What causes mould?
Most people think mould in their home is caused by some sort of leak. But in my entire career as a painter (and all-round wall/ceiling obsessive) I’ve come across leak formed mould … once.
The vast majority of Mould outbreaks are caused by:
too much CONDENSATION (man-made dampness)
too little VENTILATION (air movement).
With cooking, washing, using a clothes dryer and just breathing, an average family can create up to 15 litres of air born moisture a day!
Which is fine if the windows are open and a lovely fresh breeze blows all that moisture away.
But in winter, doors and windows are shut, heaters are on, and ventilation all but ceases. AND your nice warm, cosy interior meets your homes cold exterior. The difference in temperature turns water vapour into … water. A winter home is like an inside out can of frosty beer on a hot day. Cold meets hot and water condensation occurs.
Mould loves condensation. Mould loves a lack of air movement. Mould loves warmth. And mould loves a nice porous surface to hook into (walls and ceilings).
As a result I get heaps of calls from people concerned about a sudden and unexplained mould outbreak at the end of winter.
At other times of year I’ve seen mould behind pictures, pianos and other wall hugging furniture and in high corners of under-used rooms. This is all caused by a lack of air circulation.
Should I be terrified of mould?
Everyday condensation-formed mould is not healthy. It can irritate the breathing of asthmatics, babies and old people. But its not nearly as dangerous as people think. I’m an asthmatic and I clean it up all the time.
And look at me! Apart from occasional blindness and a near total loss of memory, I’m fine!
(That was a joke).
Leak-formed mould is more serious, often because it has sometimes been growing for years. It is usually embedded in the fabric of your building. Expert removal is required. (And condensation-formed mould that has been left to run rampant for years would need expert removal too.)
Unfortunately a visit to Dr Google is full of horror stories implying that your basic surface mould is some sort of deadly killer. These stories are brought to you by mould removal companies. They are probably brilliant at removing the really nasty stuff but are not essential for basic surface mould.
How do I get rid of mould?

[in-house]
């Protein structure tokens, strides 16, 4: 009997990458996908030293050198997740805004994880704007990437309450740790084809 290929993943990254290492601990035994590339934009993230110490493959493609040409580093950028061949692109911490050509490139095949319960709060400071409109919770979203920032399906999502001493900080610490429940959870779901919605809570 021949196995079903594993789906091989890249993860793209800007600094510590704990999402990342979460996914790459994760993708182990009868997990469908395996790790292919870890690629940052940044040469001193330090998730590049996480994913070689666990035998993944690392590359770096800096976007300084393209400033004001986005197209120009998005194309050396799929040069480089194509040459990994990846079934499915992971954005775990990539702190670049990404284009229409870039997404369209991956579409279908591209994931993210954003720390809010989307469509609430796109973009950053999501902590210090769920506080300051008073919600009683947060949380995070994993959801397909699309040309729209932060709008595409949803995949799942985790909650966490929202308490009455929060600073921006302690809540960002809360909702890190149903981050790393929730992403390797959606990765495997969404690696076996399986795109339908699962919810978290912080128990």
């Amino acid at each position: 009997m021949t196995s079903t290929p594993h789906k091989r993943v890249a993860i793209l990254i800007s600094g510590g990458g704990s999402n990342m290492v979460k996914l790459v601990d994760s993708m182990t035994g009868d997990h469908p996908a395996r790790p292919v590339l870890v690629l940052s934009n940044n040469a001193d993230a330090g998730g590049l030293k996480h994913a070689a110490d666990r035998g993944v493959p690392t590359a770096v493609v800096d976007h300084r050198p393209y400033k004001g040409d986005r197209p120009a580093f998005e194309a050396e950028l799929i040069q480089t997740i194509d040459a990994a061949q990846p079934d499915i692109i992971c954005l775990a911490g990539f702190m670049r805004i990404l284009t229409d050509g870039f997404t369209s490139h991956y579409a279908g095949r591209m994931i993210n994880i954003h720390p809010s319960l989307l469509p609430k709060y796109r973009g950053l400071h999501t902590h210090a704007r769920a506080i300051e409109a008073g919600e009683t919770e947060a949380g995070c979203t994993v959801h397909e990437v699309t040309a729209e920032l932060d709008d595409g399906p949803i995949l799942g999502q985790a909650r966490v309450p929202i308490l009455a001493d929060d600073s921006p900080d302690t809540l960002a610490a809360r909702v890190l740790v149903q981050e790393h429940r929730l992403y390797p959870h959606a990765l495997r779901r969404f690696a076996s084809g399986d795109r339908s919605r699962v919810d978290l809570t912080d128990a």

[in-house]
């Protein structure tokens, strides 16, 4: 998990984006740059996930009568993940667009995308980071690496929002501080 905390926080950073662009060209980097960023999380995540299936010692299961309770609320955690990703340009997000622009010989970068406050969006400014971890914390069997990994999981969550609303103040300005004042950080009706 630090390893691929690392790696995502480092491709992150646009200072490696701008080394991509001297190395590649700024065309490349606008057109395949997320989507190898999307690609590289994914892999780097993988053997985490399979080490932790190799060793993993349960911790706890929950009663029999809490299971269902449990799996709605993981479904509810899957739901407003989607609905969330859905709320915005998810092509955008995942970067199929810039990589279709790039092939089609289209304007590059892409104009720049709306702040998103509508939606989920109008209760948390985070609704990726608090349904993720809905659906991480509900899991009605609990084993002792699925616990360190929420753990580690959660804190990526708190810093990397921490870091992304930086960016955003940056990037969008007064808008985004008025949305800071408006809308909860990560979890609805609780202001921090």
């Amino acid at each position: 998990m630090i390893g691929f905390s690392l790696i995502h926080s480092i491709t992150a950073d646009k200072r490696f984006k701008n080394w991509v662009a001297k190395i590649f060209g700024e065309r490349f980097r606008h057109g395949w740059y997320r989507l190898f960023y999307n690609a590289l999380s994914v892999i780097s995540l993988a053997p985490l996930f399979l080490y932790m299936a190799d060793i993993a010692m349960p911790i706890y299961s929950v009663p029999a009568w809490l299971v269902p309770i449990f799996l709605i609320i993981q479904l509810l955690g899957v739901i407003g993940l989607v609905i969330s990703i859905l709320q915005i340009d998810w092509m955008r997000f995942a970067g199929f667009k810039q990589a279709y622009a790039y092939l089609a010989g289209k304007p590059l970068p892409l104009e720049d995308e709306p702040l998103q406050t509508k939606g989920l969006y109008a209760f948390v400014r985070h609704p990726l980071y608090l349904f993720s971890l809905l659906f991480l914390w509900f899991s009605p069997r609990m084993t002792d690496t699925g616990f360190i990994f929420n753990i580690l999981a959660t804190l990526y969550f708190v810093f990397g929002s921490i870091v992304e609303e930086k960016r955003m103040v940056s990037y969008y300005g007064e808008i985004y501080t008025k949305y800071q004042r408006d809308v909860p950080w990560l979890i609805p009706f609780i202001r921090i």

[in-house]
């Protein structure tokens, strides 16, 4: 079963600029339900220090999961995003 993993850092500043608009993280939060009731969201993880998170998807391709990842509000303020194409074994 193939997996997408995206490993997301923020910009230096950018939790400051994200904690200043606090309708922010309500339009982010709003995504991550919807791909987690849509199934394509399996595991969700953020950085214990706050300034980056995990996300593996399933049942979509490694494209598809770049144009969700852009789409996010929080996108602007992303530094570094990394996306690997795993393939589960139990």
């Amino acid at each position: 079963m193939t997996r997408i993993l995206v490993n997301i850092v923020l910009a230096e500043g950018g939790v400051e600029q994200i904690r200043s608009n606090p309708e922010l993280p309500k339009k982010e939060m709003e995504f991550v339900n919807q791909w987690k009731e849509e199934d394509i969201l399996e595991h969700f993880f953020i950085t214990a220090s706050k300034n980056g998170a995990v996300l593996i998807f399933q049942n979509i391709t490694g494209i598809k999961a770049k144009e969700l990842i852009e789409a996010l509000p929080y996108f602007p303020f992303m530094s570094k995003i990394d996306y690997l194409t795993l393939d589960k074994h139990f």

Google again offers about 10,000 different ways but the general idea is as follows:
STAGE 1 - Put on a mask and remove what you can by any of the following:
1. Vacuuming (using a special HEPA filter so the mould spores don’t shoot out the other end of your vac).
2. Wiping and rinsing with dish washing detergent and water.
3. Wiping and rinsing with Vinegar.
4. Wiping and rinsing with Baking soda diluted in hot water.
5. DON’T USE BLEACH. Its pretty noxious and while whitening the area, it does not kill the mould. Someone said it was like a shaving a face – the visible whiskers are gone, but the roots are strong and healthy and will push up more whiskers tomorrow.
6. DON'T MIX CHEMICALS. The results range from 'turns into water' to 'turns into poisonous gas'. If you want to use various mould killers, do them one at a time and let each one dry before applying the next.
STAGE 2 – Put your mask back on and spray or wipe and leave 24 hours with any of the following:
1. A few drops of Oil of Cloves diluted in water.
2. A few drops of Tea Tree Oil diluted in water.
4. A product called Mould Action (available at Bunnings)
The key here is to let your chosen fluid just soak deep into the mould roots then DRY OUT. Wait until the next day or longer before moving to the painting stage.
STAGE 3 – Paint with added mould inhibitor.
The previous 2 stages will kill most of the mould but will usually leave a few stains and marks. (That’s why people love bleach – everything ‘looks’ white. Don’t do it!)
1. Paint the affected areas with a good quality mould killing primer. I use Dulux Precision Stain and Mould Blocker. This hides the stains and works long term on any mould roots that have escaped the previous stages. It also seals and hopefully suffocates these escapees.
2. Paint one or two top coats with a quality ceiling paint. I use Dulux Ceiling White which comes with ‘Mouldshield Technology’.
THE PURPOSE OF PAINTING IS TO CREATE A NEW, CLEAN, INHOSPITABLE ENVIRONMENT THAT NEW MOULD FINDS VERY HARD TO GROW ON.
And if your mould affected area is a bathroom or kitchen ceiling, here’s one more trick!
3. Paint the ceiling with a Low Sheen finish rather than the usual Flat finish. This is shinier and makes gripping that much harder for new mould. I use Dulux Wash and Wear +Plus Kitchen and Bathroom Low Sheen paint. In fact, that’s what’s on my own bathroom and ceiling, in an old house, and we don’t use the fan much. We’ve been mould free since I applied it years ago.
How do I stop mould coming back?
VENTILATE, VENTILATE, VENTILATE!!!
1. Especially in winter, if you get a dry windy day, throw all your windows open and let the breeze through as many times as you can.
2. Use ceiling fans.
3. Open up unused rooms as much as possible.
4. Get vinegar or oil of cloves onto any new mould spots as soon as you see them, before they grow.
So while this is a bit of work, it’s not impossible to do yourself.
I’d be glad to help with your condensation-formed mould problems AS PART OF A MULTI-ROOM INTERIOR PAINT JOB but I’m afraid my business model doesn’t work for ‘just one ceiling’.
Click here to find out more about how I can help you.
Cheers Tony - The Tidy Painter.
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